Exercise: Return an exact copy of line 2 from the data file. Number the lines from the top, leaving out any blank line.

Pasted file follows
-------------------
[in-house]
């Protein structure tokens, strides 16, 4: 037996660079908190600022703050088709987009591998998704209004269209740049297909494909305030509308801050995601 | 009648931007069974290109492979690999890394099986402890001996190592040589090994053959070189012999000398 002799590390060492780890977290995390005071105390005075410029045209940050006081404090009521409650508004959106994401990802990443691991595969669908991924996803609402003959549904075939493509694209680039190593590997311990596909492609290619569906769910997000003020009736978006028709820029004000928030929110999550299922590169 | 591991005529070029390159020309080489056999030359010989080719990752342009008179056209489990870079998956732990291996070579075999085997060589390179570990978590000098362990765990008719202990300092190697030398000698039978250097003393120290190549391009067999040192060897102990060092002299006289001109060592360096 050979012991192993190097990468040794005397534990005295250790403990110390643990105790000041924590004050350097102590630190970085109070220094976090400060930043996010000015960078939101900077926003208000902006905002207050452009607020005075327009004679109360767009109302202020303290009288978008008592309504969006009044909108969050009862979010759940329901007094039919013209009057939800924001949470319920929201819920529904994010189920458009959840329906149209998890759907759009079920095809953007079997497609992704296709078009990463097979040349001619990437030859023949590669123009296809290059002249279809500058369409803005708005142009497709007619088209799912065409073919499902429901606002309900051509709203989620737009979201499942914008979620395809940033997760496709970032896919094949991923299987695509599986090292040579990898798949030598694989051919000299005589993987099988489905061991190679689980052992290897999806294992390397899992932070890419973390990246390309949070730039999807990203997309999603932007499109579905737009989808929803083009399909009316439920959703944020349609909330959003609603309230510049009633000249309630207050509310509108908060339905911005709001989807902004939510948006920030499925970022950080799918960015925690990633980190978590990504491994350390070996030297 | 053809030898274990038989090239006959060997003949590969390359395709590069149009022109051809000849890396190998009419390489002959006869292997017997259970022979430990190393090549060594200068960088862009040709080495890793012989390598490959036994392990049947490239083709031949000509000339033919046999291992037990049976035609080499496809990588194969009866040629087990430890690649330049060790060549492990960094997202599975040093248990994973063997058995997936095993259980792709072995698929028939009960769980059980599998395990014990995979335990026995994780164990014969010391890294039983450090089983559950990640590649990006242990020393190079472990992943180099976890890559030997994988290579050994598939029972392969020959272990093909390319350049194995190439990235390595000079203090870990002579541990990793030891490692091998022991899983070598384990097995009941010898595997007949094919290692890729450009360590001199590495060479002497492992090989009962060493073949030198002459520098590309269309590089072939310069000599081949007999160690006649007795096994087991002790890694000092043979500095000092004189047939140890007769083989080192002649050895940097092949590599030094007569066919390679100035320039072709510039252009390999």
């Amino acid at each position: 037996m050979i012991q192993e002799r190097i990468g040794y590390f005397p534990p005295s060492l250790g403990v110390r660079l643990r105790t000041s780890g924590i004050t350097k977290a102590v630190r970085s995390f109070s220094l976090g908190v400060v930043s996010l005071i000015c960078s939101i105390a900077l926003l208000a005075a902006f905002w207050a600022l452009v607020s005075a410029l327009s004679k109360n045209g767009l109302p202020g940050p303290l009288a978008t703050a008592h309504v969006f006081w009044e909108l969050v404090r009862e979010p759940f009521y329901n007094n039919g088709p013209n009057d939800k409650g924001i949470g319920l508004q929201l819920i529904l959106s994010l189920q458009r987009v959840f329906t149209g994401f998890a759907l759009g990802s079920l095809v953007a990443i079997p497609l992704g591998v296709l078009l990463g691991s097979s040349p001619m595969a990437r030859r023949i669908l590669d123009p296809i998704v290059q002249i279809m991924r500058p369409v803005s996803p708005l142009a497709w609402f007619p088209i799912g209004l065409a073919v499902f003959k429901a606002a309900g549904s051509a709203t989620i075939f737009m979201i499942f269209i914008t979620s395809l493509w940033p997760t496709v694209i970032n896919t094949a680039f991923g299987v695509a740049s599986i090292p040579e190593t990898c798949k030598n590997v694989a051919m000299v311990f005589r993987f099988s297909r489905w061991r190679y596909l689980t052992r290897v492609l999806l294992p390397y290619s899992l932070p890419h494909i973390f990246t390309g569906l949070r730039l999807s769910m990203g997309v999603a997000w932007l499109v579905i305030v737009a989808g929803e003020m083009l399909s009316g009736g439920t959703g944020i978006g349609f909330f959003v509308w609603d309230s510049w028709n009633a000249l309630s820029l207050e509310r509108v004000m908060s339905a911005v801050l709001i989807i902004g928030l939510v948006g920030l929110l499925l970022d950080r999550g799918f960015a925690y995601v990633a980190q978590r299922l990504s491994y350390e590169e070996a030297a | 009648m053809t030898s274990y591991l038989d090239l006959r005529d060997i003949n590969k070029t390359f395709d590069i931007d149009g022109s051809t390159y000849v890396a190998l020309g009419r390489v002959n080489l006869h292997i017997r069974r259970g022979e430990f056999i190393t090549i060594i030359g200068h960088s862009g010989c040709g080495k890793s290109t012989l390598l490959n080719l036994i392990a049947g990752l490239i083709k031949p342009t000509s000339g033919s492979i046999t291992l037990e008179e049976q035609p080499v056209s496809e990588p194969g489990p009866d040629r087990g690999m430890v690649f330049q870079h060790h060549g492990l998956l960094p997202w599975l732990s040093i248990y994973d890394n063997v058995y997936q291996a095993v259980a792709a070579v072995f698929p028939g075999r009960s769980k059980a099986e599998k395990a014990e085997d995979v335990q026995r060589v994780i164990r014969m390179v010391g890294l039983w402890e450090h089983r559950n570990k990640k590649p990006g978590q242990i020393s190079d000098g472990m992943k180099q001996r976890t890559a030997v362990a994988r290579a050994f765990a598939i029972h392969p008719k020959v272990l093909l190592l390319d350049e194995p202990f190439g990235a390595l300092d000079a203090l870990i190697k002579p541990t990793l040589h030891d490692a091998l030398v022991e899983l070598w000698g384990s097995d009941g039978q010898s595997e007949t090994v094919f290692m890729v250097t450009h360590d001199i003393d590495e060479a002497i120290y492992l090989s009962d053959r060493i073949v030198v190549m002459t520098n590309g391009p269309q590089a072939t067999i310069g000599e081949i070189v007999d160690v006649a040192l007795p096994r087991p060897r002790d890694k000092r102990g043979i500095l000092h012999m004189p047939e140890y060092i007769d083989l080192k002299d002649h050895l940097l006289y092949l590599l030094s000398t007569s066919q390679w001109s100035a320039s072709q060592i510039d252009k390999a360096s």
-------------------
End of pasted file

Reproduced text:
């Protein structure tokens, strides 16, 4: 037996660079908190600022703050088709987009591998998704209004269209740049297909494909305030509308801050995601 | 009648931007069974290109492979690999890394099986402890001996190592040589090994053959070189012999000398 002799590390060492780890977290995390005071105390005075410029045209940050006081404090009521409650508004959106994401990802990443691991595969669908991924996803609402003959549904075939493509694209680039190593590997311990596909492609290619569906769910997000003020009736978006028709820029004000928030929110999550299922590169 | 591991005529070029390159020309080489056999030359010989080719990752342009008179056209489990870079998956732990291996070579075999085997060589390179570990978590000098362990765990008719202990300092190697030398000698039978250097003393120290190549391009067999040192060897102990060092002299006289001109060592360096 050979012991192993190097990468040794005397534990005295250790403990110390643990105790000041924590004050350097102590630190970085109070220094976090400060930043996010000015960078939101900077926003208000902006905002207050452009607020005075327009004679109360767009109302202020303290009288978008008592309504969006009044909108969050009862979010759940329901007094039919013209009057939800924001949470319920929201819920529904994010189920458009959840329906149209998890759907759009079920095809953007079997497609992704296709078009990463097979040349001619990437030859023949590669123009296809290059002249279809500058369409803005708005142009497709007619088209799912065409073919499902429901606002309900051509709203989620737009979201499942914008979620395809940033997760496709970032896919094949991923299987695509599986090292040579990898798949030598694989051919000299005589993987099988489905061991190679689980052992290897999806294992390397899992932070890419973390990246390309949070730039999807990203997309999603932007499109579905737009989808929803083009399909009316439920959703944020349609909330959003609603309230510049009633000249309630207050509310509108908060339905911005709001989807902004939510948006920030499925970022950080799918960015925690990633980190978590990504491994350390070996030297 | 053809030898274990038989090239006959060997003949590969390359395709590069149009022109051809000849890396190998009419390489002959006869292997017997259970022979430990190393090549060594200068960088862009040709080495890793012989390598490959036994392990049947490239083709031949000509000339033919046999291992037990049976035609080499496809990588194969009866040629087990430890690649330049060790060549492990960094997202599975040093248990994973063997058995997936095993259980792709072995698929028939009960769980059980599998395990014990995979335990026995994780164990014969010391890294039983450090089983559950990640590649990006242990020393190079472990992943180099976890890559030997994988290579050994598939029972392969020959272990093909390319350049194995190439990235390595000079203090870990002579541990990793030891490692091998022991899983070598384990097995009941010898595997007949094919290692890729450009360590001199590495060479002497492992090989009962060493073949030198002459520098590309269309590089072939310069000599081949007999160690006649007795096994087991002790890694000092043979500095000092004189047939140890007769083989080192002649050895940097092949590599030094007569066919390679100035320039072709510039252009390999």